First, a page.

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Hartman, J.J. (1997). Journal of the History of the Behavioral Sciences. XXXI, 1995. Psychology and Homosexuality: The British Sexological Society. David C. Weigle. Pp. 137-148.. Psychoanal Q., 66:560-561.
Psychoanalytic Electronic Publishing: Journal of the History of the Behavioral Sciences. XXXI, 1995. Psychology and Homosexuality: The British Sexological Society. David C. Weigle. Pp. 137-148.

(1997). Psychoanalytic Quarterly, 66:560-561

Journal of the History of the Behavioral Sciences. XXXI, 1995. Psychology and Homosexuality: The British Sexological Society. David C. Weigle. Pp. 137-148.

John J. Hartman

The author traces the history of the British Sexological Society, which was established in 1914 and was composed of many influential people including Laurence Housman, brother of A. E. Housman, Havelock Ellis, Bernard Shaw, and Ernest Jones. The purpose of the Society was to promote the scientific understanding of a variety of sexual topics, but the “hidden agenda” was to promote the equality of homosexuals through scientific understanding and legal reforms. It was thus an early force in the movement for sexual emancipation. Weigle uses the archives of the Society as well as private correspondence of its members and supporters to trace several areas of this homosexual rights agenda: homosexuality and psychoanalysis, theories of the etiology of homosexuality, lesbianism, homosexuality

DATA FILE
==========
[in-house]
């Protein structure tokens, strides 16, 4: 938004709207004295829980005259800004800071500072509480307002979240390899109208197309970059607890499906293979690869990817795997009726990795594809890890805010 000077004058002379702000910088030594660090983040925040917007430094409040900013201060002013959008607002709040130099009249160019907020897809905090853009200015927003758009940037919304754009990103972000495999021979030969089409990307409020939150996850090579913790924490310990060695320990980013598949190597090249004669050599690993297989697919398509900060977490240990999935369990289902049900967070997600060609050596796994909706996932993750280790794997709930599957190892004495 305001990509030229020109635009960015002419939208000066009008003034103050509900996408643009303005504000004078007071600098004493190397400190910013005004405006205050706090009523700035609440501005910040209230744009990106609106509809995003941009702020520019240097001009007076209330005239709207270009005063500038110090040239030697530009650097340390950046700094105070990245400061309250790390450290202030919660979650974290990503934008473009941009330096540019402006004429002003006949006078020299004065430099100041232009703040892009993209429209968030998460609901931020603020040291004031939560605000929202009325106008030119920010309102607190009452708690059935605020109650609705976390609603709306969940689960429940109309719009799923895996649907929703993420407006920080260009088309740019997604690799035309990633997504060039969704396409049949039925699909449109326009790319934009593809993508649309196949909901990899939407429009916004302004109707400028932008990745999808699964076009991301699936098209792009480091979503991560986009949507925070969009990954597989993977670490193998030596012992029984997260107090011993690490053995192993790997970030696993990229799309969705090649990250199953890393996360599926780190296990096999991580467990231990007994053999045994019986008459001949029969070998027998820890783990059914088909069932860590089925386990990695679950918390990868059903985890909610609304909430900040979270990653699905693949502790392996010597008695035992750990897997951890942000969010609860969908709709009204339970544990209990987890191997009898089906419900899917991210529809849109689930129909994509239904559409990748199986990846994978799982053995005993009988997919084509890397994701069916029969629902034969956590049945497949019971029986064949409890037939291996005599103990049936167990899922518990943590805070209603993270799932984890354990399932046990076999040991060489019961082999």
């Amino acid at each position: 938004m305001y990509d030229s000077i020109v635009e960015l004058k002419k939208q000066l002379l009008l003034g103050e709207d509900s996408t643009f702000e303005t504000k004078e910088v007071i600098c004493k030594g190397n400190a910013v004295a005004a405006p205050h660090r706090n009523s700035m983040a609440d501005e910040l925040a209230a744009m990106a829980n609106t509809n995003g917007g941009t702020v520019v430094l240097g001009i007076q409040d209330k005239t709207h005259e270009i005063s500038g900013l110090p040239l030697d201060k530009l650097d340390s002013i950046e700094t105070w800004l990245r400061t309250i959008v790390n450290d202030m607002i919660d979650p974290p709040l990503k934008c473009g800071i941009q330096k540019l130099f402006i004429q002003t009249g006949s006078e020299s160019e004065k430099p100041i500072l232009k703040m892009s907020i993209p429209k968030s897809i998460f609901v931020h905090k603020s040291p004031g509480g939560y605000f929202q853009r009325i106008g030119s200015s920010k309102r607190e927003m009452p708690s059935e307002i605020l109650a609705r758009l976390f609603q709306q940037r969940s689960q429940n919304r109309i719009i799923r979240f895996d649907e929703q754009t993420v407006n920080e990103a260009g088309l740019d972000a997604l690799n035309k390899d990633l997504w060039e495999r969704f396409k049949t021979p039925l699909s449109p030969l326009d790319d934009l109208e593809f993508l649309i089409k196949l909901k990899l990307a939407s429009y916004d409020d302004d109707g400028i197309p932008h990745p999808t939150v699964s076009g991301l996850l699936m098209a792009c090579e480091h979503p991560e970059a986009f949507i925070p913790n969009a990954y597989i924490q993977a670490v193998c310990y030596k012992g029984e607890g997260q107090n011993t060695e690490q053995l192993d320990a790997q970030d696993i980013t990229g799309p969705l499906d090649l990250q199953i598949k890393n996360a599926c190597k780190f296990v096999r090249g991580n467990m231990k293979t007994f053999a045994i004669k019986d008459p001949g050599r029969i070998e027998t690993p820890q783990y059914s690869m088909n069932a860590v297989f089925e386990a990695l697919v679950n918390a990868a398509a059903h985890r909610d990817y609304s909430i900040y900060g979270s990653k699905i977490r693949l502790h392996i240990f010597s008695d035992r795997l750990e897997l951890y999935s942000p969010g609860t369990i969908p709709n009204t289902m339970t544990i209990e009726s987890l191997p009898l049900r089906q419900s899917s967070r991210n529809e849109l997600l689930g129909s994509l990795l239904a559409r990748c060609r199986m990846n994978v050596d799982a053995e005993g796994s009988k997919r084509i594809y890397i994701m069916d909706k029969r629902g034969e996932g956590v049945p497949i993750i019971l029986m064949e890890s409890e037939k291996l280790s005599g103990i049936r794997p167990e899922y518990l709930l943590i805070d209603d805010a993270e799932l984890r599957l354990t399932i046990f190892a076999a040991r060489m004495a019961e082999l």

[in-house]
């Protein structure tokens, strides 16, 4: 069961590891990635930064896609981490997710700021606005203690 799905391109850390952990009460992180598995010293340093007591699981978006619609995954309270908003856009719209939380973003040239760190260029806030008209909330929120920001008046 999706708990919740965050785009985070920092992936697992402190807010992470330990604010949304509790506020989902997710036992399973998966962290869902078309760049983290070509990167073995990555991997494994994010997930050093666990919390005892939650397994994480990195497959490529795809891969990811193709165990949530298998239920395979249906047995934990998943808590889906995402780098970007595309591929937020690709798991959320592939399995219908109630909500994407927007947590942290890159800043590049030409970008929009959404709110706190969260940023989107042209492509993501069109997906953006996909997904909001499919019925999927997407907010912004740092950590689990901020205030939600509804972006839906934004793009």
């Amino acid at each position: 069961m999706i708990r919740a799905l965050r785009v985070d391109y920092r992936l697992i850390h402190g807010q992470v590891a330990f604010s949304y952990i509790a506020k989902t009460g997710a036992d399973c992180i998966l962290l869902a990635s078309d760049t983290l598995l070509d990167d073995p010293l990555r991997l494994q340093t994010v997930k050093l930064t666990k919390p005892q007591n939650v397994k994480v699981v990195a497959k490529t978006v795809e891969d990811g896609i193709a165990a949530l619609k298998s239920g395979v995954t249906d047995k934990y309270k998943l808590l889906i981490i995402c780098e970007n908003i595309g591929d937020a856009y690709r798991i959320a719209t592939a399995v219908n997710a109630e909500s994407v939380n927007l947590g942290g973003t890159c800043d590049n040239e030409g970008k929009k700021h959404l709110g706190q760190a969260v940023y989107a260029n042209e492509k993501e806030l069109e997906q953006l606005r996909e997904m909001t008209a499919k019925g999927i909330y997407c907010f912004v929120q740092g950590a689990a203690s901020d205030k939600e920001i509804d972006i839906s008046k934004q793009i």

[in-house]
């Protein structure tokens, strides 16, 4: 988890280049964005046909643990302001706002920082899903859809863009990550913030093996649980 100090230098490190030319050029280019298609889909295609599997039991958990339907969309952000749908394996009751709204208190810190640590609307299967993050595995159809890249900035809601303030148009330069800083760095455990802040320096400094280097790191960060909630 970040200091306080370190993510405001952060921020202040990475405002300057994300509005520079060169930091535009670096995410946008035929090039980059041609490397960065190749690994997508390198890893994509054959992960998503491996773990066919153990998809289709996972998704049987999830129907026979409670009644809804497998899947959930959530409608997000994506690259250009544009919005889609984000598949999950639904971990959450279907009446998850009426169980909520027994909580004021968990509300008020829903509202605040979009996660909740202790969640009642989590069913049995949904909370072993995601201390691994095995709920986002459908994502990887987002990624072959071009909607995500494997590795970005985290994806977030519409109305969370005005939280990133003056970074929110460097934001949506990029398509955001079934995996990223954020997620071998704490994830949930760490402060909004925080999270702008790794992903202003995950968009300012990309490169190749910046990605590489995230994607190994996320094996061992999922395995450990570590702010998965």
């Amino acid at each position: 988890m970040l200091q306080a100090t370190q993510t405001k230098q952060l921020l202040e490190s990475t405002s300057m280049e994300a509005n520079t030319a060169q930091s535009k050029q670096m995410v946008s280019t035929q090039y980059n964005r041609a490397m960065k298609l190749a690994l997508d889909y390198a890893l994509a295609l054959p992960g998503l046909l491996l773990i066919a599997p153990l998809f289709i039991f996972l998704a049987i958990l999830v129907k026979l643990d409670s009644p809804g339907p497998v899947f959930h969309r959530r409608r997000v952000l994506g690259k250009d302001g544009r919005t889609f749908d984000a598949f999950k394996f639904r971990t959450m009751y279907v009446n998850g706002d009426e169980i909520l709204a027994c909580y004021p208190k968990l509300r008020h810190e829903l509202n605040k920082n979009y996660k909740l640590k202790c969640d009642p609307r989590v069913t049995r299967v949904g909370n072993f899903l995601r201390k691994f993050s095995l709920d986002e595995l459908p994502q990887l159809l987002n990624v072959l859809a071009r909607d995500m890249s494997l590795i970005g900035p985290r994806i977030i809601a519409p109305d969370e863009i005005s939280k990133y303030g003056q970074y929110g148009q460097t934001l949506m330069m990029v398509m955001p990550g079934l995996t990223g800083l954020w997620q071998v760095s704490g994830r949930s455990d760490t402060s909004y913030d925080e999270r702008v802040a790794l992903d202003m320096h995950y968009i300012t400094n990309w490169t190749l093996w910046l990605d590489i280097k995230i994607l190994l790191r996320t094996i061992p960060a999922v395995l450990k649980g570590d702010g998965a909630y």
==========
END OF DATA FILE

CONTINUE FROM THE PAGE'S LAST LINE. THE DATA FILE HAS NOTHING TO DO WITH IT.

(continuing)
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and mental illness, and legal reforms. Psychoanalysis had a major impact on the Society both as a means of explaining homosexuality and also as a treatment for it. The view that homosexuality required no cure was asserted only in private correspondence. Debate within the Society as to biological versus psychological causes of homosexuality foreshadowed the current debate about its etiology.

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Article Citation

Hartman, J.J. (1997). Journal of the History of the Behavioral Sciences. XXXI, 1995.. Psychoanal. Q., 66:560-561

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